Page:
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Existential Friday: Observed

Observed 2 Brd

The in-itself (in other words, Being), is the first of the pair ‘Being and Nothingness’ to be investigated by Sartre. It is not to be equated with the world. The world is a later product of the encounter between the for-itself (consciousness, human reality) and the in-itself. What comes out of this encounter is the world which is truly a human creation. Sartre has adopted the phenomenological concept of intentionality whereby consciousness is always conscious (of) something. If there is nothing besides consciousness, nothing of which it can be conscious, it ceases to exist. Thus, the in-itself is needed as the basis upon which a consciousness and a world will emerge. We cannot say more than the ‘in-itself is’ because the in-itself lies beyond our experience of it, our being conscious of it. What is unveiled through our conscious grasp of being is a world supported by being of which we can say nothing but that it is. Hence the remainder of the treatise is devoted to explain the for-itself and its various modes of existence as a for-itself, i.e. a conscious being and all that this implies, as a being-for-others and as an acting being in the world. –  Source: Christine Daigle on the Key concepts of Sartre

 

 

 

 

Observed 1BdThe Heart Sutra says, “all phenomena in their own-being are empty.” It doesn’t say “all phenomena are empty.” This distinction is vital. “Own-being” means separate independent existence. The passage means that nothing we see or hear (or are) stands alone; everything is a tentative expression of one seamless, ever-changing landscape. So though no individual person or thing has any permanent, fixed identity, everything taken together is what Thich Nhat Hanh calls “interbeing.”  – Source: Lewis Richmond on Emptiness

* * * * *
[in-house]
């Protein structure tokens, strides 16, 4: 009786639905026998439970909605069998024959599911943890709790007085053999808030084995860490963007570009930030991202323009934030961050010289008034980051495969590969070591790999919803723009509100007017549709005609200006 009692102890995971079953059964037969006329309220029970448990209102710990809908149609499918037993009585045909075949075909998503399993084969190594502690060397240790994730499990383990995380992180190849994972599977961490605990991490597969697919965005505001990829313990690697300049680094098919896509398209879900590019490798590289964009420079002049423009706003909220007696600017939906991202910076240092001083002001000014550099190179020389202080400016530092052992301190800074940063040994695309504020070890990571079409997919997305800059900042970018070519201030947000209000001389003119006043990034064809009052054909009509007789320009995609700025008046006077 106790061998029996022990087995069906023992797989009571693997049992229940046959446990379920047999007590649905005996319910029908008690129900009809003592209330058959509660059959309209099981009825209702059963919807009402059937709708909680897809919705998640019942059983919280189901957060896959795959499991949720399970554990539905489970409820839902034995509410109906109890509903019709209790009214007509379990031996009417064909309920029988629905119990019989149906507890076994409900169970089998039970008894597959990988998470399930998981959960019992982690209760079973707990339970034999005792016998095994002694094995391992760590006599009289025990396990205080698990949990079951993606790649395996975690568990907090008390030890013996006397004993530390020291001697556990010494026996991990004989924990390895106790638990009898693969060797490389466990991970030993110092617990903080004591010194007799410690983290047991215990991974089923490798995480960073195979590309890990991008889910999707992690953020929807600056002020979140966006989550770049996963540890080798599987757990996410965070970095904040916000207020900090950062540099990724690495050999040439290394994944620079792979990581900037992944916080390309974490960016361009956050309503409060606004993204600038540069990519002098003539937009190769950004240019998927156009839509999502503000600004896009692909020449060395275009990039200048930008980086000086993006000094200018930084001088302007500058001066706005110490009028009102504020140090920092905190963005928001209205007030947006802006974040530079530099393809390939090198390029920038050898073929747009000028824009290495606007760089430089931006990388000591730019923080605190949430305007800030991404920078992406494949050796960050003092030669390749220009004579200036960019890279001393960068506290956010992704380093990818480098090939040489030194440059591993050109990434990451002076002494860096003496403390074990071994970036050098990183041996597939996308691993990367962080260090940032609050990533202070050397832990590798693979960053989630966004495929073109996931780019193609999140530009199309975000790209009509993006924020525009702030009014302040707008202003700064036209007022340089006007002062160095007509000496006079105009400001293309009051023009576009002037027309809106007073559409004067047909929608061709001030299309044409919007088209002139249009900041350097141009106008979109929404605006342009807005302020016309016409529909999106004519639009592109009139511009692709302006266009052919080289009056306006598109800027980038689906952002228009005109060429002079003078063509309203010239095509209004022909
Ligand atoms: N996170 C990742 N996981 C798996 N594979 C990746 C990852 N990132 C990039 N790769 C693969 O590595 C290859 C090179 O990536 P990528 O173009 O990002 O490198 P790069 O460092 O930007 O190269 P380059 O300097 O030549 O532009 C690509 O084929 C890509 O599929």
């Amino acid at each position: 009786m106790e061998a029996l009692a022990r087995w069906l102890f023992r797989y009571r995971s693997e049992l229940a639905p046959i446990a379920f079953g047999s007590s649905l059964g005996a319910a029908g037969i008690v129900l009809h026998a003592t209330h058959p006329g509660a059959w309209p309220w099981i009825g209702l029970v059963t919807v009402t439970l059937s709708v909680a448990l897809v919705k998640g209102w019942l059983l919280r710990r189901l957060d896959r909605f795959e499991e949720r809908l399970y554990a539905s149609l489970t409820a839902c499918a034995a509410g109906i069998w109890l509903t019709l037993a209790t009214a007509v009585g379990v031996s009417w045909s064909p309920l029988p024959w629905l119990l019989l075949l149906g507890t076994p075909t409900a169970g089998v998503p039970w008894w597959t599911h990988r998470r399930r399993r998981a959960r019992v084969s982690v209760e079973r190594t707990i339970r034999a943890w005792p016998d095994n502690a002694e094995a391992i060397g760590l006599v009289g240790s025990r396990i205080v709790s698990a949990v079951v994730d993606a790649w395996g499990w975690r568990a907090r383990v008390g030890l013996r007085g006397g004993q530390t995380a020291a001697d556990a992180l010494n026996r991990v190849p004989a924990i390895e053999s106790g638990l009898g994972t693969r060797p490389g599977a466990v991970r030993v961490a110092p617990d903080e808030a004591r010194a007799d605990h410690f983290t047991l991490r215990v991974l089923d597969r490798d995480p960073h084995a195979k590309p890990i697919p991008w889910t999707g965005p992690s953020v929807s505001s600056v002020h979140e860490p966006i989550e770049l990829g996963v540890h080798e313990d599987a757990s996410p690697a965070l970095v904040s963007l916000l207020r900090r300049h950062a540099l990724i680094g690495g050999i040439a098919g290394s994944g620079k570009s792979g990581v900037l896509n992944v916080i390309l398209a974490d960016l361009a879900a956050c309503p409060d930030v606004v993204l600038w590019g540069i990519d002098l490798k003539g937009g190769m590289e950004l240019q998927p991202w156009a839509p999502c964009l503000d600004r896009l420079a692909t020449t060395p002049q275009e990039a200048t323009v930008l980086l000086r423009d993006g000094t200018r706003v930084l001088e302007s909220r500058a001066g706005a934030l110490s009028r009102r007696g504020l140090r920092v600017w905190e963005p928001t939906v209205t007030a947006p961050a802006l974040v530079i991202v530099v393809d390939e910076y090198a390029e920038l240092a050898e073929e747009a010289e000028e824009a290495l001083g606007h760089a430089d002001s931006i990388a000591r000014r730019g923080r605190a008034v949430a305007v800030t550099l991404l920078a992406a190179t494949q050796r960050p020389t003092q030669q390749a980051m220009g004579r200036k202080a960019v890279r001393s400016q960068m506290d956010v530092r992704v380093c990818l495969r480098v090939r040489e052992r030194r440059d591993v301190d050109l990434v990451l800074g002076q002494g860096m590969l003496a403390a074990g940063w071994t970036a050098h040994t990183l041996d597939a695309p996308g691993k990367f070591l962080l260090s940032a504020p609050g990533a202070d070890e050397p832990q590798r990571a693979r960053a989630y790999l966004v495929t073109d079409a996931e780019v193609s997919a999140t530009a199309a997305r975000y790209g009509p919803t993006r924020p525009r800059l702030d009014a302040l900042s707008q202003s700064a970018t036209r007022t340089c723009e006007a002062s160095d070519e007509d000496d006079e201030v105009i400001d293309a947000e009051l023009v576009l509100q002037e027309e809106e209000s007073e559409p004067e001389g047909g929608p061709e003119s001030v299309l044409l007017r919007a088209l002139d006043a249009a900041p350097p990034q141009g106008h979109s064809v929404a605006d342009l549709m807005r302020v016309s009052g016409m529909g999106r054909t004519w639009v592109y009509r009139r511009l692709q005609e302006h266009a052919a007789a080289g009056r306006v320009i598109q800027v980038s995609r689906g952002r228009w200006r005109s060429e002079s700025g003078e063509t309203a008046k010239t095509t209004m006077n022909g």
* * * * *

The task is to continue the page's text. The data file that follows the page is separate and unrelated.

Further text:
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6 responses

  1. leecleland

    Had to slow down to read and understand this one, deep, very deep for me 🙂 Interesting though.

    May 30, 2014 at 9:53 pm

    • elmediat

      I wanted something relating to seeing/observing to go with the images. It is one of those combinations of text & image that can be interpreted both seriously & as a bit of a joke. Both are valid and probably acceptable in either form to both philosophies.

      May 31, 2014 at 12:49 am

  2. I’m thinking I will have to read this more than once.

    June 1, 2014 at 12:37 pm

    • elmediat

      I found out from my student days that the most difficult part of philosophy was navigating the terminology and almost metaphorical allusions used to describe various social & psychological states – very often the philosopher was struggling to describe something for which their respective language/culture seemed to lack a vocabulary. They were constantly creating new terms or twisting their sentence structure to try and make their observations about life clear to their audience. When you add translating this into English from another language the head begins to spin, … like a carousel. 🙂

      June 1, 2014 at 12:47 pm

  3. Pingback: Implied Spaces: Insert Message Here | Implied Spaces

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